Locally based restaurant chain shares successes with businesses, residents
It has been more than 60 years since Pal’s No. 1 opened in Kingsport. In the decades since, the regional chain has grown to 29 locations in Tennessee and Virginia, and in 2001 it became the first restaurant to win the prestigious Malcolm Baldrige National Quality Award, which is presented by the president of the United States.
Much of the company’s success can be attributed to its coaching and training programs, as well as the way it differentiates itself from other quick-service restaurants.
“We try to make sure we excel at what we are doing by keeping things simple,” explains Pal’s CEO Thom Crosby, who has been with Pal’s for 36 years and in his current role since 2001. “The company was founded on the idea of providing the best quality hamburgers, hot dogs, and chipped ham sandwiches – and to be the fastest at it. We aren’t trying to be all things to all people; we stick to our knitting.”
Typically, though, it’s what Pal’s and its employees do on a day-in, day-out basis that earns them high praise – from customers and the business community alike.
“You know when you go through the line at Pal’s that you are going to get what you ordered and it’s going to be quick,â€ says Miles Burdine, President & CEO of the Kingsport Chamber of Commerce. “If you pay attention, you will notice the little things they do that other fast food restaurants don’t.”
Whenever my children – and many other children who have gone away to college – come back home, Pal’s if often the first place they stop.
Excellent to the Last Detail
“When we take an order, we do it face-to-face,â€ emphasizes Crosby. “There are no speakers, there are no menu boards. We build a rapport with the customer and it helps us make sure we are accurate. A typical QSR makes one mistake every 15 orders; we have documented proof that, on average, we make a mistake one out of every 3,600 orders.â€
The chain also stresses positive reinforcement when coaching its employees, and considers a “100â€ to be the only passing score.
“Anything less than 100 percent and we believe you are building automatic failure into the system,â€ says Crosby, adding the company’s simple, robust methods can get each and every employee to 100 percent.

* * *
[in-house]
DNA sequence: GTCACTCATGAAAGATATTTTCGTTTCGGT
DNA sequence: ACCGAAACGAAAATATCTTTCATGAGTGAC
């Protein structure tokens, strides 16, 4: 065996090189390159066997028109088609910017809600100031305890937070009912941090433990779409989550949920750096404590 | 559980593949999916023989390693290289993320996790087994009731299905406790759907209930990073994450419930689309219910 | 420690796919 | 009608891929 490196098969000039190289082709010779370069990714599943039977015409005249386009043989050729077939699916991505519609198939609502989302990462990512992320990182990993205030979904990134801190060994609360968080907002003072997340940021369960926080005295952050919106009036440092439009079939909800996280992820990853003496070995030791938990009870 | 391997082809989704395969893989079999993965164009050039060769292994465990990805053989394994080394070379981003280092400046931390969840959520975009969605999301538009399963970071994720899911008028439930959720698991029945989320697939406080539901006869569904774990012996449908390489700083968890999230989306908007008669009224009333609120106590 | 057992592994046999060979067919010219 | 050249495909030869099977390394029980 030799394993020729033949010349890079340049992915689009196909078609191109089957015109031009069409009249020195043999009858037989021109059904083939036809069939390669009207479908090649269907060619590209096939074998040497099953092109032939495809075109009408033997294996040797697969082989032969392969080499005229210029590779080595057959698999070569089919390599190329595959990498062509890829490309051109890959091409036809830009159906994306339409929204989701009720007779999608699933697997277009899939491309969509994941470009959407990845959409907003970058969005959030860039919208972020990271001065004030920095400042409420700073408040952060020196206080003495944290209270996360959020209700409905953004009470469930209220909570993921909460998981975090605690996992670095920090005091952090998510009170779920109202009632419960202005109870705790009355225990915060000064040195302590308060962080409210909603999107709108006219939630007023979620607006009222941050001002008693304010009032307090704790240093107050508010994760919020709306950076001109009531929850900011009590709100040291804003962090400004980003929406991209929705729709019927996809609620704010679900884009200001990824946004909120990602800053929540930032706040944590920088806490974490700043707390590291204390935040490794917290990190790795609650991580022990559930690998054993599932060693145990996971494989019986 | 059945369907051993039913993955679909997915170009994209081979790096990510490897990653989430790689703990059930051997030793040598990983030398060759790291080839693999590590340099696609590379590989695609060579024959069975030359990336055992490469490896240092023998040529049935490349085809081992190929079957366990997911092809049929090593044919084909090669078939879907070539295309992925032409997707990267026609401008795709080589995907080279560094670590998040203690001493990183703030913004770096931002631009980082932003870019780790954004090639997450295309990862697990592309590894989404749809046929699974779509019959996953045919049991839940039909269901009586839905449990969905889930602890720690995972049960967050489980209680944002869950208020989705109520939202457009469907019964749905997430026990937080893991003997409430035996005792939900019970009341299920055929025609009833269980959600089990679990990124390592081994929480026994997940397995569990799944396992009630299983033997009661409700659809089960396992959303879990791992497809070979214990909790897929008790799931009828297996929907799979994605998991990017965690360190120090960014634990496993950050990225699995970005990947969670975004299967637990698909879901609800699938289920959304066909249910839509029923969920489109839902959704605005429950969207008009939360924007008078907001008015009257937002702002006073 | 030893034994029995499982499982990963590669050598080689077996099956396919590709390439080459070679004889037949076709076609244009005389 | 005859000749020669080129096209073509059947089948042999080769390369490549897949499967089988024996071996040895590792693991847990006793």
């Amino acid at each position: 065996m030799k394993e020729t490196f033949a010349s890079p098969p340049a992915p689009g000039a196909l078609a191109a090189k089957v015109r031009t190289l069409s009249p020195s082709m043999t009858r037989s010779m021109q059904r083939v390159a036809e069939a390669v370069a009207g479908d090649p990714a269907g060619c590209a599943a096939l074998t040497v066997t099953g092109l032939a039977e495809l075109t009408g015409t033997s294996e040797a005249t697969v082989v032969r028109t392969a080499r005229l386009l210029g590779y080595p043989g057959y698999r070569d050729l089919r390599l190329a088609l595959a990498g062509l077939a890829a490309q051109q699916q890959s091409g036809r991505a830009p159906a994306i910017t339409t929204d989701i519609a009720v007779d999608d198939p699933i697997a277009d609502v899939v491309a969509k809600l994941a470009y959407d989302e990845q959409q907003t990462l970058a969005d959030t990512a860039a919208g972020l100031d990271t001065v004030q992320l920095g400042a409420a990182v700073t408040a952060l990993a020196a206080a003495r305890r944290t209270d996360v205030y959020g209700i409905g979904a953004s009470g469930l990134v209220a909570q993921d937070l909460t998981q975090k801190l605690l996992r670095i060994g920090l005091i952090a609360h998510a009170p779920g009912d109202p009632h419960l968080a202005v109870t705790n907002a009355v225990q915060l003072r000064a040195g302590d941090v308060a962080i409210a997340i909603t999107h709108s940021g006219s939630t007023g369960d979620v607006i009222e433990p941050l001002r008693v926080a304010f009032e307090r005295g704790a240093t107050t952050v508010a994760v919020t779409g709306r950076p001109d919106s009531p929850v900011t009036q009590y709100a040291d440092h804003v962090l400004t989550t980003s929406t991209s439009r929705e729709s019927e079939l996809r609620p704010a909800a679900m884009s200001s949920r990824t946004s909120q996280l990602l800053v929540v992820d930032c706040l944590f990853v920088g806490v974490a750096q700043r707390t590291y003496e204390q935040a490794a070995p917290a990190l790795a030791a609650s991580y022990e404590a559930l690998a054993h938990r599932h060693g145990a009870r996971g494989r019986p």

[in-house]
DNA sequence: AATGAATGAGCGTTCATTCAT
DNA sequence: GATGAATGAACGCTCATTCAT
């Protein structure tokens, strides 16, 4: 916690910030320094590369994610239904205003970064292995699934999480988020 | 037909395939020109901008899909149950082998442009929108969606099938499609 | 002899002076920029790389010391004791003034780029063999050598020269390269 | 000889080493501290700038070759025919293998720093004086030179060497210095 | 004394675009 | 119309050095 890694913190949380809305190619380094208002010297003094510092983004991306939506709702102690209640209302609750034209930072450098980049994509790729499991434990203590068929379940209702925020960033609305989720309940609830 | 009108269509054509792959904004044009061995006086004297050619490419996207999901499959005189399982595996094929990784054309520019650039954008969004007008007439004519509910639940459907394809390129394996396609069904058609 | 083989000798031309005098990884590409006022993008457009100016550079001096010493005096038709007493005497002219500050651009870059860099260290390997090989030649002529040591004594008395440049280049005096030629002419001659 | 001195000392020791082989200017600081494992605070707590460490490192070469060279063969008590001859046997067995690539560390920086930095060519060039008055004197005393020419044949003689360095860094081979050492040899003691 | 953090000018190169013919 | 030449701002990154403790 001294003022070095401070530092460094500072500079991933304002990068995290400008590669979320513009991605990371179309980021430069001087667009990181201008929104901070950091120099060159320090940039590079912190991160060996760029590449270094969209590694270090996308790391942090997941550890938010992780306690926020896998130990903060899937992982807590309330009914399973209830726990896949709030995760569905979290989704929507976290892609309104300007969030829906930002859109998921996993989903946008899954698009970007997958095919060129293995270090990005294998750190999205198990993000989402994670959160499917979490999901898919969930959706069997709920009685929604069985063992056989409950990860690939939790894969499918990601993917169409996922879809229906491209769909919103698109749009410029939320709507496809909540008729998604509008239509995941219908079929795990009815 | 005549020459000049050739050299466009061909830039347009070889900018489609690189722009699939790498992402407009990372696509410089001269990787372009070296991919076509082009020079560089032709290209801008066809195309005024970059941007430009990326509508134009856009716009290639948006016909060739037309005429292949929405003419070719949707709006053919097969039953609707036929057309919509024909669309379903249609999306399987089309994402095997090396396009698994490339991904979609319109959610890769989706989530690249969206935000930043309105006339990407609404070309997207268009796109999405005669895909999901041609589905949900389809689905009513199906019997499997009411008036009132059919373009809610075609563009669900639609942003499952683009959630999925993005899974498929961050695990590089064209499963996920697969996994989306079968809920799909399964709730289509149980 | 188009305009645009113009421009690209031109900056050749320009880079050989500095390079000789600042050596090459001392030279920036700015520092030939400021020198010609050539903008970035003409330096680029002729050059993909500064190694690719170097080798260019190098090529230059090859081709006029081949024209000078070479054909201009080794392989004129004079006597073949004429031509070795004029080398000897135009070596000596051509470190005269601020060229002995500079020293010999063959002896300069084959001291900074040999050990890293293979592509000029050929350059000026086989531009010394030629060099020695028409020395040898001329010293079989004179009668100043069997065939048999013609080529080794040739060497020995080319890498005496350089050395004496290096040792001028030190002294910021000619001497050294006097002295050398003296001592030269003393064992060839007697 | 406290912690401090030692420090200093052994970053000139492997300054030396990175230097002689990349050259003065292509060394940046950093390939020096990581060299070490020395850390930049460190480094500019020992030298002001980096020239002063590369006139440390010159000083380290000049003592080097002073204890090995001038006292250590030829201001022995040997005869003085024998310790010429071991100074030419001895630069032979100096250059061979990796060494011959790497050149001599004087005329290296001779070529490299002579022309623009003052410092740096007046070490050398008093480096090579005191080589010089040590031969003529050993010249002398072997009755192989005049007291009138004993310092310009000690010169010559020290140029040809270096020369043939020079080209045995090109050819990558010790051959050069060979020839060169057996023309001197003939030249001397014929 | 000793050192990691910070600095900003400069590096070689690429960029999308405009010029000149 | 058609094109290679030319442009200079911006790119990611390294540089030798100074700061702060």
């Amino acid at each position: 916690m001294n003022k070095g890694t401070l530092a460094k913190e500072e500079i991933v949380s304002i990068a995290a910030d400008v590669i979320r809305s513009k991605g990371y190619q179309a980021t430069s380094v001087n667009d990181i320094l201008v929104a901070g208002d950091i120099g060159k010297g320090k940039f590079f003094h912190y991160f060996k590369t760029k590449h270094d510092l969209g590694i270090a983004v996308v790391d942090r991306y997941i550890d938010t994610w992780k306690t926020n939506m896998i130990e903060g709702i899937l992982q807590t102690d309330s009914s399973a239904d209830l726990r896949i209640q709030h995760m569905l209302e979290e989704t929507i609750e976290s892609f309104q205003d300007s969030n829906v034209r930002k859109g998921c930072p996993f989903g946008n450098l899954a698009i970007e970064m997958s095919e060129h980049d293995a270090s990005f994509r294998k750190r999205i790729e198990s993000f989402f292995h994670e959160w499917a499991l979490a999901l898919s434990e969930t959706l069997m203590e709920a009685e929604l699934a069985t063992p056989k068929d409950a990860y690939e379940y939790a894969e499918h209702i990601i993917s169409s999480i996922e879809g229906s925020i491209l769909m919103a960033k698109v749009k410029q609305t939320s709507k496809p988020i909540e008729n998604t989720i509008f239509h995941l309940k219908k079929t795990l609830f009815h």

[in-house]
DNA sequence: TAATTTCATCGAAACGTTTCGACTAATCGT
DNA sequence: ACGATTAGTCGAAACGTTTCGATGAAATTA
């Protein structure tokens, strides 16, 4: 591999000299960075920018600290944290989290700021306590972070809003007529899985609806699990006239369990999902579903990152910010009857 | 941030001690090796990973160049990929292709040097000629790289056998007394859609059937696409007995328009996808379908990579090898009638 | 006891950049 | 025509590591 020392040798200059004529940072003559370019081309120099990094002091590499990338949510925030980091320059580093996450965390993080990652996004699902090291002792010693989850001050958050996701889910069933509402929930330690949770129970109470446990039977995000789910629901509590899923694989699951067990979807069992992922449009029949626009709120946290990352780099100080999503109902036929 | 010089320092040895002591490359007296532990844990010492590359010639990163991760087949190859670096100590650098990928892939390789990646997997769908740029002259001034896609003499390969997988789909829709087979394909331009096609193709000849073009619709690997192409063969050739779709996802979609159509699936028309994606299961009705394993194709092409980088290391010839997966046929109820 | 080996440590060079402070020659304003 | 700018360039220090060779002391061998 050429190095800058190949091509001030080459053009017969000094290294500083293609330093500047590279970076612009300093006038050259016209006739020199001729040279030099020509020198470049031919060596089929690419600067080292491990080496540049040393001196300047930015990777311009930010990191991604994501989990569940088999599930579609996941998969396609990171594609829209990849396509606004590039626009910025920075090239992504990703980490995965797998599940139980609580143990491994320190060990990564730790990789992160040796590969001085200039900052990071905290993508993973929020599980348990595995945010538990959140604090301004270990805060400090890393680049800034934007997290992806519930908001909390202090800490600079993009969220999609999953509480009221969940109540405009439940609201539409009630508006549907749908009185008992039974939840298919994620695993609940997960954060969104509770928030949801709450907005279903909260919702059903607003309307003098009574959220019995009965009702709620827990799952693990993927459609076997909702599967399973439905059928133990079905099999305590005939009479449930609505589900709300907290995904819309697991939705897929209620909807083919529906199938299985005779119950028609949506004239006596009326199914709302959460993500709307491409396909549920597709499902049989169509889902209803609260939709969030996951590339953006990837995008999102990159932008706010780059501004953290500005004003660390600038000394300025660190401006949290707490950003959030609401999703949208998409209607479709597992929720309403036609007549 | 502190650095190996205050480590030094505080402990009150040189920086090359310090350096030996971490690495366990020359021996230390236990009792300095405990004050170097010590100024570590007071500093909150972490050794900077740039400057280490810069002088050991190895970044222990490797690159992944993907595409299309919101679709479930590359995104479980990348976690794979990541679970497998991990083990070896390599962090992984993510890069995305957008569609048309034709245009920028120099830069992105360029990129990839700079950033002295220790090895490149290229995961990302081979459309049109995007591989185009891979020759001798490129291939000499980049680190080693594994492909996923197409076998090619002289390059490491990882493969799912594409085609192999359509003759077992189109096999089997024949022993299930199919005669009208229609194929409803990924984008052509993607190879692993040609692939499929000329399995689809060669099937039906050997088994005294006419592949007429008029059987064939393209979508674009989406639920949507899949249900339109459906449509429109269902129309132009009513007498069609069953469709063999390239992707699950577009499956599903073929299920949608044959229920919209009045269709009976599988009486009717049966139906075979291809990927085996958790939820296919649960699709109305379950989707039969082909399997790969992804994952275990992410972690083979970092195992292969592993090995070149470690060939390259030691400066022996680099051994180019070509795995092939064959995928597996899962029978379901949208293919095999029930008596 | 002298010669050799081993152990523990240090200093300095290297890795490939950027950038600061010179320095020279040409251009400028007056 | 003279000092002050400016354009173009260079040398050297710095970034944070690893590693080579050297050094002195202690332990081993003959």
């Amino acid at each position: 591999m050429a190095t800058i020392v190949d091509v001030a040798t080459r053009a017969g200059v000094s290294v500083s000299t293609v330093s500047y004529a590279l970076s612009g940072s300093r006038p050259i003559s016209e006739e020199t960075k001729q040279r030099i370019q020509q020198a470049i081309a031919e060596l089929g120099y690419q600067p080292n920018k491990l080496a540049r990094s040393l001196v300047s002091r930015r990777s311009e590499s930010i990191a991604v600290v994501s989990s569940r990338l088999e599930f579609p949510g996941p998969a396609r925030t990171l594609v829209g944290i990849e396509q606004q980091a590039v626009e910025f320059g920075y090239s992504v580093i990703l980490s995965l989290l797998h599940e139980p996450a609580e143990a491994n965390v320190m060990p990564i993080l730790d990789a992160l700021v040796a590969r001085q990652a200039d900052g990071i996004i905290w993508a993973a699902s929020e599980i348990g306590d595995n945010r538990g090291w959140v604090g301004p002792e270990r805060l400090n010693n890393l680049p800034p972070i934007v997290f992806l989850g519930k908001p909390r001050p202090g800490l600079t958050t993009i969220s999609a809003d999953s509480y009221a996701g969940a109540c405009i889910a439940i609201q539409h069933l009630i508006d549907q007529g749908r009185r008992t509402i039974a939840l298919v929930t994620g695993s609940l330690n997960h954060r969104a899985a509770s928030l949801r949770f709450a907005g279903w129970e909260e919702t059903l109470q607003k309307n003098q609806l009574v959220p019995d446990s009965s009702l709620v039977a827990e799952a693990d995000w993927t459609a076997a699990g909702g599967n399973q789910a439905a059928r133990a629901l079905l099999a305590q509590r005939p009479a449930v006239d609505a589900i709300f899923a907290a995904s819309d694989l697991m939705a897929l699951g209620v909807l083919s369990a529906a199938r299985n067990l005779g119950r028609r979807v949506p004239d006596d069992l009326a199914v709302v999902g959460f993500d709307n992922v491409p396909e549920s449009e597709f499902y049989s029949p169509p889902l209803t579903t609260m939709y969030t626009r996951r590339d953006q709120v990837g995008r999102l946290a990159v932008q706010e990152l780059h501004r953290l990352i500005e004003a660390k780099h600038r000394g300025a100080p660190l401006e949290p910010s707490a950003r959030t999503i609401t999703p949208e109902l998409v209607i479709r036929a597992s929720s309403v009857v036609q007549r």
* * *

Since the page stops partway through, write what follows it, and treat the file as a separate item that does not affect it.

Pal’s Business Excellence Institute
The company’s processes are so highly regarded that it opened Pal’s Business Excellence Institute, where it trains other companies – including countless national brands outside the food service industry – on the management principles and practices that have made Pal’s so successful.
“Between 300 and 400 different organizations will receive training from us each year,â€ says Crosby. “Our approach is sharing ‘Here’s what we’re doing, here’s how we’re doing it, here is the data that proves the idea is rock-solid and it works if you execute, and here are the kind of results you can drive.’â€
Since opening the Business Excellence Institute in 2001, Pal’s has incorporated the Institute into its corporate citizenship efforts, providing free training on performance excellence to non-profit organizations, churches, school systems, city clubs, and community government.
The company also participates in more traditional philanthropic efforts.
“Founder Pal Barger is one of the most community-minded people I have met,â€ says Dennis Phillips, who served as mayor of Kingsport between 2005 and 2015. “He bought and donated a building so our community college could have an automotive service school. He purchased the digital scoreboard for our local high school. And he provided the funds for a building [that houses a restored, antique carousel] named Pal’s Roundhouse. He doesn’t talk about his day-to-day contributions, but I can tell you that his contributions to this community are enormous – and have been for many years.”
Tellingly, many people develop an even greater appreciation for Pal’s Sudden Service when they move away from the area.
“Whenever my children, and many other children who have gone away to college, come back home, Pal’s is often the first place they stop,â€ says Burdine. “When they pull off the Interstate they will call home and say, ‘I’m stopping at Pal’s. Does anybody want anything?’ That’s a common story among many families in our community.”